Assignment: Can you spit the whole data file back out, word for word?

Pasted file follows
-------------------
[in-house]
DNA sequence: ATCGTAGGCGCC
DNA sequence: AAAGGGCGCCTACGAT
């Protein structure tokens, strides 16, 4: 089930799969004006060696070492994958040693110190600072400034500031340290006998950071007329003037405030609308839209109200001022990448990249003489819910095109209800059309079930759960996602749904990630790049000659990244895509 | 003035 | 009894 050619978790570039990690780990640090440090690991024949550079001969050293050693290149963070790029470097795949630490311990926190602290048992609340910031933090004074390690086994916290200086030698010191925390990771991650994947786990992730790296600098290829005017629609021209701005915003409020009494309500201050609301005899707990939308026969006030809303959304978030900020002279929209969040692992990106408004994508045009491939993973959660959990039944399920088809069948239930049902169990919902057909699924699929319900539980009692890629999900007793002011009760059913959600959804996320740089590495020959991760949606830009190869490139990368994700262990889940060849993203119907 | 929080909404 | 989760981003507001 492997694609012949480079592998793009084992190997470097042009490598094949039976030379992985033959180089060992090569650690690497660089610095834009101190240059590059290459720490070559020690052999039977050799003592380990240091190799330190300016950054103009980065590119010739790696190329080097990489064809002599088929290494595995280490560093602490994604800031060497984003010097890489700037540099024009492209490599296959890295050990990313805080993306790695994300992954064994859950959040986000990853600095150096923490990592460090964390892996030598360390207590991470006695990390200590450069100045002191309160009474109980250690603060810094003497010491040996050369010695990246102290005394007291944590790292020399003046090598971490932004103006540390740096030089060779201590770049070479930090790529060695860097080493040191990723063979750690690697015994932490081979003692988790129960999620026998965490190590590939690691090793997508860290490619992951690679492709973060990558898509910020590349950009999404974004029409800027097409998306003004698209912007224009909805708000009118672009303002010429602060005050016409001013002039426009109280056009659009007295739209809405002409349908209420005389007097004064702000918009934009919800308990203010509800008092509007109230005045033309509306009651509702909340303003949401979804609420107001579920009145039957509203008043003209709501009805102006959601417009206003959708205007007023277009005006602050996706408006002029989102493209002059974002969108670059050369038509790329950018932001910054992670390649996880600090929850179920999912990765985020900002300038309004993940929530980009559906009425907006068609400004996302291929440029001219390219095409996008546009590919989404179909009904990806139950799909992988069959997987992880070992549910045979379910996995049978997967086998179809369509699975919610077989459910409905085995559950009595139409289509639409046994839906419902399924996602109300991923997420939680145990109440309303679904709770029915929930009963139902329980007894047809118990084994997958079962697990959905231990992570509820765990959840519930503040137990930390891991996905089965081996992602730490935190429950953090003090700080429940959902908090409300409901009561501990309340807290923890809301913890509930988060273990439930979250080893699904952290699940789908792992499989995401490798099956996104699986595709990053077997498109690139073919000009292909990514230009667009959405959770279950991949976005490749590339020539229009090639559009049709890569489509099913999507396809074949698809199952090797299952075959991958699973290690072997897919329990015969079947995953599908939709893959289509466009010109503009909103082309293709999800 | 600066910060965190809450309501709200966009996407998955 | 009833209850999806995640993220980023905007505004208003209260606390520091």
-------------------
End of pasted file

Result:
[in-house]
DNA sequence: ATCGTAGGCGCC
DNA sequence: AAAGGGCGCCTACGAT
């Protein structure tokens, strides 16, 4: 089930799969004006060696070492994958040693110190600072400034500031340290006998950071007329003037405030609308839209109200001022990448990249003489819910095109209800059309079930759960996602749904990630790049000659990244895509 | 003035 | 009894 050619978790570039990690780990640090440090690991024949550079001969050293050693290149963070790029470097795949630490311990926190602290048992609340910031933090004074390690086994916290200086030698010191925390990771991650994947786990992730790296600098290829005017629609021209701005915003409020009494309500201050609301005899707990939308026969006030809303959304978030900020002279929209969040692992990106408004994508045009491939993973959660959990039944399920088809069948239930049902169990919902057909699924699929319900539980009692890629999900007793002011009760059913959600959804996320740089590495020959991760949606830009190869490139990368994700262990889940060849993203119907 | 929080909404 | 989760981003507001 492997694609012949480079592998793009084992190997470097042009490598094949039976030379992985033959180089060992090569650690690497660089610095834009101190240059590059290459720490070559020690052999039977050799003592380990240091190799330190300016950054103009980065590119010739790696190329080097990489064809002599088929290494595995280490560093602490994604800031060497984003010097890489700037540099024009492209490599296959890295050990990313805080993306790695994300992954064994859950959040986000990853600095150096923490990592460090964390892996030598360390207590991470006695990390200590450069100045002191309160009474109980250690603060810094003497010491040996050369010695990246102290005394007291944590790292020399003046090598971490932004103006540390740096030089060779201590770049070479930090790529060695860097080493040191990723063979750690690697015994932490081979003692988790129960999620026998965490190590590939690691090793997508860290490619992951690679492709973060990558898509910020590349950009999404974004029409800027097409998306003004698209912007224009909805708000009118672009303002010429602060005050016409001013002039426009109280056009659009007295739209809405002409349908209420005389007097004064702000918009934009919800308990203010509800008092509007109230005045033309509306009651509702909340303003949401979804609420107001579920009145039957509203008043003209709501009805102006959601417009206003959708205007007023277009005006602050996706408006002029989102493209002059974002969108670059050369038509790329950018932001910054992670390649996880600090929850179920999912990765985020900002300038309004993940929530980009559906009425907006068609400004996302291929440029001219390219095409996008546009590919989404179909009904990806139950799909992988069959997987992880070992549910045979379910996995049978997967086998179809369509699975919610077989459910409905085995559950009595139409289509639409046994839906419902399924996602109300991923997420939680145990109440309303679904709770029915929930009963139902329980007894047809118990084994997958079962697990959905231990992570509820765990959840519930503040137990930390891991996905089965081996992602730490935190429950953090003090700080429940959902908090409300409901009561501990309340807290923890809301913890509930988060273990439930979250080893699904952290699940789908792992499989995401490798099956996104699986595709990053077997498109690139073919000009292909990514230009667009959405959770279950991949976005490749590339020539229009090639559009049709890569489509099913999507396809074949698809199952090797299952075959991958699973290690072997897919329990015969079947995953599908939709893959289509466009010109503009909103082309293709999800 | 600066910060965190809450309501709200966009996407998955 | 009833209850999806995640993220980023905007505004208003209260606390520091």